October 16, 2014

Purina's Better with Pets Summit

I started to write this last night (Wednesday), but I had so much to get ready for this weekend that I just couldn't finish it. Instead, I got to the airport a couple of hours early so I can write while I wait. I don't want to forget anything! I'll be in Bethlehem this weekend for the Runner's World Half & Festival, so I'm not sure if I'll get a chance to post, but I'll try!

I got home late Tuesday night from Purina's Better With Pets Summit in New York, and it was AMAZING. Cats and running are my two favorite topics, so to be surrounded by fellow cat lovers (and, yes, dog lovers!) was so much fun. I've done two events with Purina now, and I really enjoy them because they aren't a big sales pitch. I can tell that the people who work there truly love their jobs, and of course they love pets, so the summit really was just a celebration of pets in our lives. (In full disclosure, Purina covered my travel expenses to attend the summit, but I was not paid for this post, or even required to post about it at all.)

There were SO many things discussed during the day that it's hard to write a post about it--I don't want to leave anything out! Here is what the schedule was for the day:

I'll just go through those in order, and write anything notable that comes to mind.

The emcee, John Hockenberry: This guy was phenomenal at his job! He was very entertaining, quick with the one-liners, and excellent at interviewing the speakers.

Brooke Martin: At 12-years old, Brooke invented a way to stay connected with our pets even while we're away from home. It's called the ICPooch, and it's basically a way to video "chat" with your pet, and even deliver a treat (remotely) with the push of a button. Brooke was extremely well-spoken, especially considering she's only 14 years old now, and her invention is so smart!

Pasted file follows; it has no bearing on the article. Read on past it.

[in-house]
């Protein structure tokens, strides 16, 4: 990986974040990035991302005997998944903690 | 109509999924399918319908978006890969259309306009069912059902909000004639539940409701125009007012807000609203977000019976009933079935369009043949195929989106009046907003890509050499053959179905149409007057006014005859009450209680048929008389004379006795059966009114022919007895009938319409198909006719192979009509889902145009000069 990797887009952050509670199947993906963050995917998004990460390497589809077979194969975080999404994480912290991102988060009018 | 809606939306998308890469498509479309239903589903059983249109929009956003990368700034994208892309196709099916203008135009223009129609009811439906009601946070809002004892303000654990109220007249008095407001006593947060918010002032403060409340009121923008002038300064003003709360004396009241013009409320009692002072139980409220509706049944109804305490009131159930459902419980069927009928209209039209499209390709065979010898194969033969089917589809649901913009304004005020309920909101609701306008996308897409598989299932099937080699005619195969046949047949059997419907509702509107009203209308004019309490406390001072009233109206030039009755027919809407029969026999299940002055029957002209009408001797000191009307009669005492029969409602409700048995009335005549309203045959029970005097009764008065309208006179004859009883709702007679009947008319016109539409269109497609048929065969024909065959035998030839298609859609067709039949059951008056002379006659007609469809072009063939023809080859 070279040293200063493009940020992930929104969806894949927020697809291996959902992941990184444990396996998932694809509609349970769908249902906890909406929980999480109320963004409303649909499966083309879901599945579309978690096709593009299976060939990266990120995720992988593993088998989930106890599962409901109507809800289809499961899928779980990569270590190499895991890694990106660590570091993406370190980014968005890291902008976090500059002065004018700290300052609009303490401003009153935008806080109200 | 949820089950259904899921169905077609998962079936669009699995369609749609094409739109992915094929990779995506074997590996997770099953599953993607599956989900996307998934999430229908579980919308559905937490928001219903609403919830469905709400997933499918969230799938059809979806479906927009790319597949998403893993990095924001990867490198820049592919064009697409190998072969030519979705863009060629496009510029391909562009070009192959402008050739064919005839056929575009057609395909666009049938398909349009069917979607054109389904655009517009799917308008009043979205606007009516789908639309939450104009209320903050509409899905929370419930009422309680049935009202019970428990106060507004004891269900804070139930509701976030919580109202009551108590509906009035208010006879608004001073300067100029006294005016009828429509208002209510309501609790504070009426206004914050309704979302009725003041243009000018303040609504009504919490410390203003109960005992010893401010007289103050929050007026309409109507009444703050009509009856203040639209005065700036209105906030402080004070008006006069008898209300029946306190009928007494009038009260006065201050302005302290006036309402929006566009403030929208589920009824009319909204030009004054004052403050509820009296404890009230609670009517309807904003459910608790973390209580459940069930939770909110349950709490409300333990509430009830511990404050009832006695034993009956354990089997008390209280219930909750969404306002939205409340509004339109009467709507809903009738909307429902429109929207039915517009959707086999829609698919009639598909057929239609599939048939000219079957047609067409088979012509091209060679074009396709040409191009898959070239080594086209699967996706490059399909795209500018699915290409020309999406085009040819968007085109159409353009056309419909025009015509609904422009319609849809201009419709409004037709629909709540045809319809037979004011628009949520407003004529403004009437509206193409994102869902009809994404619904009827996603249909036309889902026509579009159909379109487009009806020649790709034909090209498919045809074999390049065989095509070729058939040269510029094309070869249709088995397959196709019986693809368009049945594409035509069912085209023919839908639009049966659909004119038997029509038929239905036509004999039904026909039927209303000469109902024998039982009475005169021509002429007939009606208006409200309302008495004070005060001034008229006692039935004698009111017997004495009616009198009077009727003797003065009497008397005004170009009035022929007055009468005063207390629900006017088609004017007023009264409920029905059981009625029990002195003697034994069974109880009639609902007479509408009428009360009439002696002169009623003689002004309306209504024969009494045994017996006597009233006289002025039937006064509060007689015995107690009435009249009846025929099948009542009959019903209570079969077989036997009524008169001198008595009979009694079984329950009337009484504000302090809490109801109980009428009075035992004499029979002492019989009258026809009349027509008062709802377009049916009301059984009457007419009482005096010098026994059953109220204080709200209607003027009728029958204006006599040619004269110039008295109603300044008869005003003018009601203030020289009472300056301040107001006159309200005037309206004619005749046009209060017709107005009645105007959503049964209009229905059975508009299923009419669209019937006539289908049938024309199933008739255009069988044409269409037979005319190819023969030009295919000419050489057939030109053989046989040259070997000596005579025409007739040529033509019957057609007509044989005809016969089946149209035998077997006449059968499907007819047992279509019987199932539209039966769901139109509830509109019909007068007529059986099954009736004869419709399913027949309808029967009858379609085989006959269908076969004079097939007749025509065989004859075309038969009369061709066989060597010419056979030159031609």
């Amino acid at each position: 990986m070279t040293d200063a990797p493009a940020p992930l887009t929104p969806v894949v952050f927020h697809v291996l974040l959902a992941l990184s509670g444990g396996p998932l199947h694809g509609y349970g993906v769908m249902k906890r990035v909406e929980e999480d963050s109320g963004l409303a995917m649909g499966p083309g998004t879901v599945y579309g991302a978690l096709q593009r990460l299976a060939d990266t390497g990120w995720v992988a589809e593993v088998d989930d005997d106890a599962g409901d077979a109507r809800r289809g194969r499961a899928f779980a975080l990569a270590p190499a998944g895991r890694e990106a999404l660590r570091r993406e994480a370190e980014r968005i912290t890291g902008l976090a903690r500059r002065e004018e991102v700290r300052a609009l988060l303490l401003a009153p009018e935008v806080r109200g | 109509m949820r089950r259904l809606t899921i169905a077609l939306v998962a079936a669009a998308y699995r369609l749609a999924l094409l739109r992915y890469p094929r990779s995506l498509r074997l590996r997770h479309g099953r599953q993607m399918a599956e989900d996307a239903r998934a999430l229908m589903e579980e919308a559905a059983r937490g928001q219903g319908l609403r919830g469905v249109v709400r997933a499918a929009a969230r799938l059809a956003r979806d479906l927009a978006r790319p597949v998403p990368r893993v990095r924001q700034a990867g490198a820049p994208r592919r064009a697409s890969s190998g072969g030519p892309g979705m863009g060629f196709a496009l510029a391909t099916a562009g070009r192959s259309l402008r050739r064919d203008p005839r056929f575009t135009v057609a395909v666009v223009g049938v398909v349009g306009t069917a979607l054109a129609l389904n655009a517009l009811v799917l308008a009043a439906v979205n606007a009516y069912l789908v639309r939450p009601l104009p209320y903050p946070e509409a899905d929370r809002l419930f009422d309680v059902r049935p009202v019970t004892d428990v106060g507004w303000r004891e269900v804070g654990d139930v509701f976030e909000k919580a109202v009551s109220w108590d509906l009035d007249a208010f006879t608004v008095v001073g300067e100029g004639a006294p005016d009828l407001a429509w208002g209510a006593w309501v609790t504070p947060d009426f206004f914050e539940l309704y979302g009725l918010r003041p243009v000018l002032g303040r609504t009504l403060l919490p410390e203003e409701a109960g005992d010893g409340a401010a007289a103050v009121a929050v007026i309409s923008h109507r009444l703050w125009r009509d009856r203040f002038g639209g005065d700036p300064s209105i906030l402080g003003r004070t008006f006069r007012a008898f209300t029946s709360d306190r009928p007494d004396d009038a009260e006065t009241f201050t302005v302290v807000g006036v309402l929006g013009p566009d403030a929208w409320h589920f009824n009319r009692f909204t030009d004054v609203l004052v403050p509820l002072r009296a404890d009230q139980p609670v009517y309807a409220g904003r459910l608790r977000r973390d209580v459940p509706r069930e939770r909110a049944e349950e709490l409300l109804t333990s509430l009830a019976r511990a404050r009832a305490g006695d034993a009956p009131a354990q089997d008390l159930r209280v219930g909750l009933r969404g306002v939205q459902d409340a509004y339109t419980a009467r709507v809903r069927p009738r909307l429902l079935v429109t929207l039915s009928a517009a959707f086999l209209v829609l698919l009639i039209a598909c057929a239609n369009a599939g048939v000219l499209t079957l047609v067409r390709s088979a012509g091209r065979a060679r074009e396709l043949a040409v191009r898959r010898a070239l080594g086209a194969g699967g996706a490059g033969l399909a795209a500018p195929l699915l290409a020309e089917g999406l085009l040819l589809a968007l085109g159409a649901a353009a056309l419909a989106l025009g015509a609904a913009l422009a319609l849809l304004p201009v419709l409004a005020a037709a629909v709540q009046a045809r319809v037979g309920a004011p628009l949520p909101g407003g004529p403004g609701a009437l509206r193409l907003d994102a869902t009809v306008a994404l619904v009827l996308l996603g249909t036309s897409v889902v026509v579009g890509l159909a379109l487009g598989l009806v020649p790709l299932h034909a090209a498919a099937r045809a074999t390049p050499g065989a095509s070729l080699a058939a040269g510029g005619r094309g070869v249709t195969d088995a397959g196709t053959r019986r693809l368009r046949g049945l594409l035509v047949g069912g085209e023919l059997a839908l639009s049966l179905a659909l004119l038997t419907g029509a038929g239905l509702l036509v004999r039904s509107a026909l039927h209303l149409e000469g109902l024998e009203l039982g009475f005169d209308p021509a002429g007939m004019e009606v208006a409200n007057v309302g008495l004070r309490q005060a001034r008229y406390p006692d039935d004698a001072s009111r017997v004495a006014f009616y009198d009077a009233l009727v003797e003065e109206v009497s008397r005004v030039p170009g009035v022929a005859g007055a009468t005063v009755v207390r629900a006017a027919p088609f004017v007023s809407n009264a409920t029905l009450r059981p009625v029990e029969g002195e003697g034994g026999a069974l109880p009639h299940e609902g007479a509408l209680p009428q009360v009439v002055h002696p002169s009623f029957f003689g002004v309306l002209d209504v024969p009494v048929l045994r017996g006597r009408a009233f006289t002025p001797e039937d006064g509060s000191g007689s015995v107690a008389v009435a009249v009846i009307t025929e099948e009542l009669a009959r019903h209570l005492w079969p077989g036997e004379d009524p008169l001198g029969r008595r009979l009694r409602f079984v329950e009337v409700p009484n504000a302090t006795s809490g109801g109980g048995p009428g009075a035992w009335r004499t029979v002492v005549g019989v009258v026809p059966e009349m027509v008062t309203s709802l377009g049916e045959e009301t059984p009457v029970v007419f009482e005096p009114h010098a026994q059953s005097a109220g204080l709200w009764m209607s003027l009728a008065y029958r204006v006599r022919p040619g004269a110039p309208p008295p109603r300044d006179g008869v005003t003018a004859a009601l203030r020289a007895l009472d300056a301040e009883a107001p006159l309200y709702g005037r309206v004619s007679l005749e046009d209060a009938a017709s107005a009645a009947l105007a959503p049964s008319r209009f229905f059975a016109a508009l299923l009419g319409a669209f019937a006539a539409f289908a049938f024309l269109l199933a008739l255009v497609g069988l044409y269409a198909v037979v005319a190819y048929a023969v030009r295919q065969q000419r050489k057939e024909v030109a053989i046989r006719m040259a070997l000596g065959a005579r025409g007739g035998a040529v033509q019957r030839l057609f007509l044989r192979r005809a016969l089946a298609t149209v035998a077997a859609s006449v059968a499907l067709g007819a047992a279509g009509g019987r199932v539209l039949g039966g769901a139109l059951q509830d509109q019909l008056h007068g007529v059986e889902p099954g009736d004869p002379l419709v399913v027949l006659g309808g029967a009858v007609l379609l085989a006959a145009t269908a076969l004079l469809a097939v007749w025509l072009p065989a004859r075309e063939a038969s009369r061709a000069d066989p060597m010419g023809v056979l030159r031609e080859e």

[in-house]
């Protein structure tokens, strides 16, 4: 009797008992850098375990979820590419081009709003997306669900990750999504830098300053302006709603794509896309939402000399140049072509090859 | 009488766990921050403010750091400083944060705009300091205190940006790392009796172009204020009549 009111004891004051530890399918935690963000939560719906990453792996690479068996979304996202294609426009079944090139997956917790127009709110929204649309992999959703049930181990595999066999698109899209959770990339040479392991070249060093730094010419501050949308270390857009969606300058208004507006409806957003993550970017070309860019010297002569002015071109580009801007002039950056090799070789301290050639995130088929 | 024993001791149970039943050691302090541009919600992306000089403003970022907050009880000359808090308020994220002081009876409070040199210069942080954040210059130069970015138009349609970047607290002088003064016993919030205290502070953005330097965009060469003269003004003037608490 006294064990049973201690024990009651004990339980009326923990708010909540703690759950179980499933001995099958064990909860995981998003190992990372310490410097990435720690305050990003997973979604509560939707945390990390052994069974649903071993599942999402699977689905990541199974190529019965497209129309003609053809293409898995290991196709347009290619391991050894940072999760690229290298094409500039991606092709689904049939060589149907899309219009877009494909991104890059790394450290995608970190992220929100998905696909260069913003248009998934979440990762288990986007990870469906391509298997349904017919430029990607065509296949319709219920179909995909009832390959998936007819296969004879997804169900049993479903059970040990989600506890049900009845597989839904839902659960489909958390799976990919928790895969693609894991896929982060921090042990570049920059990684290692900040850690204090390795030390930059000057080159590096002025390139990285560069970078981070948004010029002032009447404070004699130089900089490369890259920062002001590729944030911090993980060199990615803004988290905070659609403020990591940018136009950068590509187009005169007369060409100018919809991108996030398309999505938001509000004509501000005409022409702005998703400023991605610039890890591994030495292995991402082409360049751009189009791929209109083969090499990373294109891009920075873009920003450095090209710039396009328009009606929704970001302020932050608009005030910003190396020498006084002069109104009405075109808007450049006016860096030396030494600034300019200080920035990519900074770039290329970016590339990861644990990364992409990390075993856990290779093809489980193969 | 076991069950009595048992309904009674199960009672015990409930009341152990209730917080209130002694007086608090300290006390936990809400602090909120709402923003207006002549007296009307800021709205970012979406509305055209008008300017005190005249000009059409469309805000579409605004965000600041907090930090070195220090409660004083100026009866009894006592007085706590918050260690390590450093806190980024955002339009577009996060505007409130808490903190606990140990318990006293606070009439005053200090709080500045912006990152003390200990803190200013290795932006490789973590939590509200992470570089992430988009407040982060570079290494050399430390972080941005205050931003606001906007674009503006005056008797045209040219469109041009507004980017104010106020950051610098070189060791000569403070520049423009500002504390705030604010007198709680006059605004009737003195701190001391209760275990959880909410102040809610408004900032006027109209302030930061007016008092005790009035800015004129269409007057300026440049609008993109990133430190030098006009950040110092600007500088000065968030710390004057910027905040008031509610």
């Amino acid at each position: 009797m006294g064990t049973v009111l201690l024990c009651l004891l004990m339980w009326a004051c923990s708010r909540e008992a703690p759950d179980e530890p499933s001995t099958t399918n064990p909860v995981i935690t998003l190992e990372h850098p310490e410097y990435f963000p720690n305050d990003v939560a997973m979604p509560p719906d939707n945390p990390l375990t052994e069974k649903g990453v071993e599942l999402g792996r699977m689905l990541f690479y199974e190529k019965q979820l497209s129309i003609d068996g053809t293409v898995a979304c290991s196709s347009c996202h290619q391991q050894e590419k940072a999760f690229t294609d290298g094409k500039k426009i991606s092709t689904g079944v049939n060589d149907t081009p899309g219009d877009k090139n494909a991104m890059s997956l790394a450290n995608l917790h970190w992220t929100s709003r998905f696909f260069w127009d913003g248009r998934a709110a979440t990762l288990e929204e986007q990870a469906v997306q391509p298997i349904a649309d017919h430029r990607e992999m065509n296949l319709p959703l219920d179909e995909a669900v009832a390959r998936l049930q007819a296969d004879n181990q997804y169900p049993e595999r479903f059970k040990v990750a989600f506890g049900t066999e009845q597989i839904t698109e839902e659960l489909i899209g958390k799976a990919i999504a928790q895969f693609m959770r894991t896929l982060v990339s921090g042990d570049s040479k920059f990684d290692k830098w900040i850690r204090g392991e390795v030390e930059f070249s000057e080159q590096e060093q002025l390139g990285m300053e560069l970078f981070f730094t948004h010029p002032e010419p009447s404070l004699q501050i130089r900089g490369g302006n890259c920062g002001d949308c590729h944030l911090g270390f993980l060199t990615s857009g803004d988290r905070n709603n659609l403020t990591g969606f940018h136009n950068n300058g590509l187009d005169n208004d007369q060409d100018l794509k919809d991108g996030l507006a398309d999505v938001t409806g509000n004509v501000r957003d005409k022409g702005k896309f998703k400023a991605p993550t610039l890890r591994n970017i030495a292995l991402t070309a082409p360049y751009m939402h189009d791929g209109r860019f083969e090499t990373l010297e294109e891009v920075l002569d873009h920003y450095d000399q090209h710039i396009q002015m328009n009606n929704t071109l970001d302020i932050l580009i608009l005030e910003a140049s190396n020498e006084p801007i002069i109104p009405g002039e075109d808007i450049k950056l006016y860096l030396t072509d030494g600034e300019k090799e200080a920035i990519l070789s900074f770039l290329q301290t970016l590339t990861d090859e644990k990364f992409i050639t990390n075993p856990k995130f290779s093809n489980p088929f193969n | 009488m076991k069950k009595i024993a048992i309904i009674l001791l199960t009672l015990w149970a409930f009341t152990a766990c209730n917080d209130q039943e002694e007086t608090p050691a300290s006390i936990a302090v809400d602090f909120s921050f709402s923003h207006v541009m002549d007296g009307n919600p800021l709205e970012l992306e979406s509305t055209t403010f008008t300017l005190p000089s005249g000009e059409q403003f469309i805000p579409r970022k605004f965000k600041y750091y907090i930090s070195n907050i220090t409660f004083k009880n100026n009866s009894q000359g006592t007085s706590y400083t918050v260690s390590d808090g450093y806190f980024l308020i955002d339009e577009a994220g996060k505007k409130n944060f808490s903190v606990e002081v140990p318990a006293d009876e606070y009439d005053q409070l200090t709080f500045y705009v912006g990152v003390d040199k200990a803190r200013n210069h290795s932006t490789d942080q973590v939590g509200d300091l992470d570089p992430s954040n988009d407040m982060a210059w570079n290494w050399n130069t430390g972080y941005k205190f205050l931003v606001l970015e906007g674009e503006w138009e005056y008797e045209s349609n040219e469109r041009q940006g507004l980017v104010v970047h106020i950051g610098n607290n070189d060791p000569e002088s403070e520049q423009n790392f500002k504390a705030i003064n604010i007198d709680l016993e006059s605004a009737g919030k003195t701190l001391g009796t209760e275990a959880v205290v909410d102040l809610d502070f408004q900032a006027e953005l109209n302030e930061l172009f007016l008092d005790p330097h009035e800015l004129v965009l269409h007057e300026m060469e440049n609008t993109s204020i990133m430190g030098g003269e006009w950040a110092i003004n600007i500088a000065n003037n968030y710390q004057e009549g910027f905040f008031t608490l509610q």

Scott Stulen & Will Braden: Scott is the curator and producer of the Internet Cat Video Festival (a competition that celebrates cat videos on the internet). Will submitted his cat video to the first festival, and was selected a winner of the Golden Kitty Award. You may have seen his videos on YouTube (they are HILARIOUS)--just search "Henri the cat". Now the two men work together on creating the video festival.

Ed Creagan: Ed is a doctor who spoke of how important pets are to people who are dying. He works with patients who are dying, and has had over 30,000 encounters with them in his career. He said that having a pet gives people hope, and helps them to fight their diseases. It has even helped family members reconnect.

B.E.A.T. NYC: A group that was very entertaining to listen to! Hard to describe, but they are a rap group. I took a video, but had trouble uploading the video at the airport. Grr! I'll try and add it here later.

Dogs of Instagram and Cats of Instagram: If you're on Instagram, and you like photos of dogs or cats, you've got to follow them!

Stan Marks: Stan told us the story of Bean, a dog that was nearly euthanized because she was constantly getting pneumonia from aspirating her food (a side effect of her muscular dystrophy). After testing and scanning, they learned that when she tried to swallow, the food wouldn't go into her stomach, so it would come back up her esophagus and then she would aspirate it into her lungs. Bean became the first canine to receive a total laryngectomy. Her life was saved with the surgery and a feeding tube (her owner now "feeds" her through a tube directly into her stomach). She gotten a lot stronger, gained weight, and is now happy and healthy.

Janet Jackson: Janet is a researcher at Purina research and development, and she spoke of a topic that was of particular interest to me--keeping your mature pet's brain sharp. I had never given this topic any thought until it was very clear that Paolo had dementia. It slowly progressed, and the last year or so, Paolo had all the classic signs and symptoms. Janet showed a video of a dog that had the "signs of old age", like confusion, difficulty walking and understanding commands, and constant pacing through the house. Purina's research and development team discovered that by adding MCT's (medium chain triglycerides) to the dog's diet, they could reverse those symptoms. Seeing the "after" video of the dog was very interesting to me! The symptoms that were in the first video had been reversed, and the dog was doing much better. Purina put the MCT's into a new food line, which will be available in January.